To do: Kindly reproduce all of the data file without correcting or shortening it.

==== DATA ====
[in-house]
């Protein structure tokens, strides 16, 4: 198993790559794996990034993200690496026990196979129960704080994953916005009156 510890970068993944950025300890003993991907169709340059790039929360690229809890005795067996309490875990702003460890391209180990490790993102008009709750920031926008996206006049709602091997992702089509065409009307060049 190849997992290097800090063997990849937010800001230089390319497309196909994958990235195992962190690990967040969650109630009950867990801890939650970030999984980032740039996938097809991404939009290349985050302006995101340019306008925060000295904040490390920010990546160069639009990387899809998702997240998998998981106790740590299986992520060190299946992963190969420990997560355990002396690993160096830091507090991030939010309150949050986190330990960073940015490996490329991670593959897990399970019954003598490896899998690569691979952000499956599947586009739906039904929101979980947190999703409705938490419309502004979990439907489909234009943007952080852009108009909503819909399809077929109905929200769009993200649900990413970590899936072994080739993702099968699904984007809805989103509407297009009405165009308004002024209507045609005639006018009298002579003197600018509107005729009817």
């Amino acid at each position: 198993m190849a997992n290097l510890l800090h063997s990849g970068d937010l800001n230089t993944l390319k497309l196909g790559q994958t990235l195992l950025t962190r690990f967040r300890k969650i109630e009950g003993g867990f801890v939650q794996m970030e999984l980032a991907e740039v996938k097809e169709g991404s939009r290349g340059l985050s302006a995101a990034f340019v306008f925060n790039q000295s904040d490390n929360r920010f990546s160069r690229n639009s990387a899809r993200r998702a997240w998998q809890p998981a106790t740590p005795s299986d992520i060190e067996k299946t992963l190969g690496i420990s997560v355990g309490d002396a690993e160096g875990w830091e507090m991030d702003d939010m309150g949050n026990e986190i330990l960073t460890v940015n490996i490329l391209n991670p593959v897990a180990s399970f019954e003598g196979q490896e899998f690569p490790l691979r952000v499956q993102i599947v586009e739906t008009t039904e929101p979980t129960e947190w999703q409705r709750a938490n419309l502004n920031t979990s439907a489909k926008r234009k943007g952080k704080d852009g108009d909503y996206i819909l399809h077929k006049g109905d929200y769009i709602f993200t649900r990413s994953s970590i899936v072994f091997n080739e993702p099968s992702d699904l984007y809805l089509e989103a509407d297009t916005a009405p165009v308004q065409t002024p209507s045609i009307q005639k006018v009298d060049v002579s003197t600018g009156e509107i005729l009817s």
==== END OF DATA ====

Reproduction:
[in-house]
């Protein structure tokens, strides 16, 4: 198993790559794996990034993200690496026990196979129960704080994953916005009156 510890970068993944950025300890003993991907169709340059790039929360690229809890005795067996309490875990702003460890391209180990490790993102008009709750920031926008996206006049709602091997992702089509065409009307060049 190849997992290097800090063997990849937010800001230089390319497309196909994958990235195992962190690990967040969650109630009950867990801890939650970030999984980032740039996938097809991404939009290349985050302006995101340019306008925060000295904040490390920010990546160069639009990387899809998702997240998998998981106790740590299986992520060190299946992963190969420990997560355990002396690993160096830091507090991030939010309150949050986190330990960073940015490996490329991670593959897990399970019954003598490896899998690569691979952000499956599947586009739906039904929101979980947190999703409705938490419309502004979990439907489909234009943007952080852009108009909503819909399809077929109905929200769009993200649900990413970590899936072994080739993702099968699904984007809805989103509407297009009405165009308004002024209507045609005639006018009298002579003197600018509107005729009817």
């Amino acid at each position: 198993m190849a997992n290097l510890l800090h063997s990849g970068d937010l800001n230089t993944l390319k497309l196909g790559q994958t990235l195992l950025t962190r690990f967040r300890k969650i109630e009950g003993g867990f801890v939650q794996m970030e999984l980032a991907e740039v996938k097809e169709g991404s939009r290349g340059l985050s302006a995101a990034f340019v306008f925060n790039q000295s904040d490390n929360r920010f990546s160069r690229n639009s990387a899809r993200r998702a997240w998998q809890p998981a106790t740590p005795s299986d992520i060190e067996k299946t992963l190969g690496i420990s997560v355990g309490d002396a690993e160096g875990w830091e507090m991030d702003d939010m309150g949050n026990e986190i330990l960073t460890v940015n490996i490329l391209n991670p593959v897990a180990s399970f019954e003598g196979q490896e899998f690569p490790l691979r952000v499956q993102i599947v586009e739906t008009t039904e929101p979980t129960e947190w999703q409705r709750a938490n419309l502004n920031t979990s439907a489909k926008r234009k943007g952080k704080d852009g108009d909503y996206i819909l399809h077929k006049g109905d929200y769009i709602f993200t649900r990413s994953s970590i899936v072994f091997n080739e993702p099968s992702d699904l984007y809805l089509e989103a509407d297009t916005a009405p165009v308004q065409t002024p209507s045609i009307q005639k006018v009298d060049v002579s003197t600018g009156e509107i005729l009817s």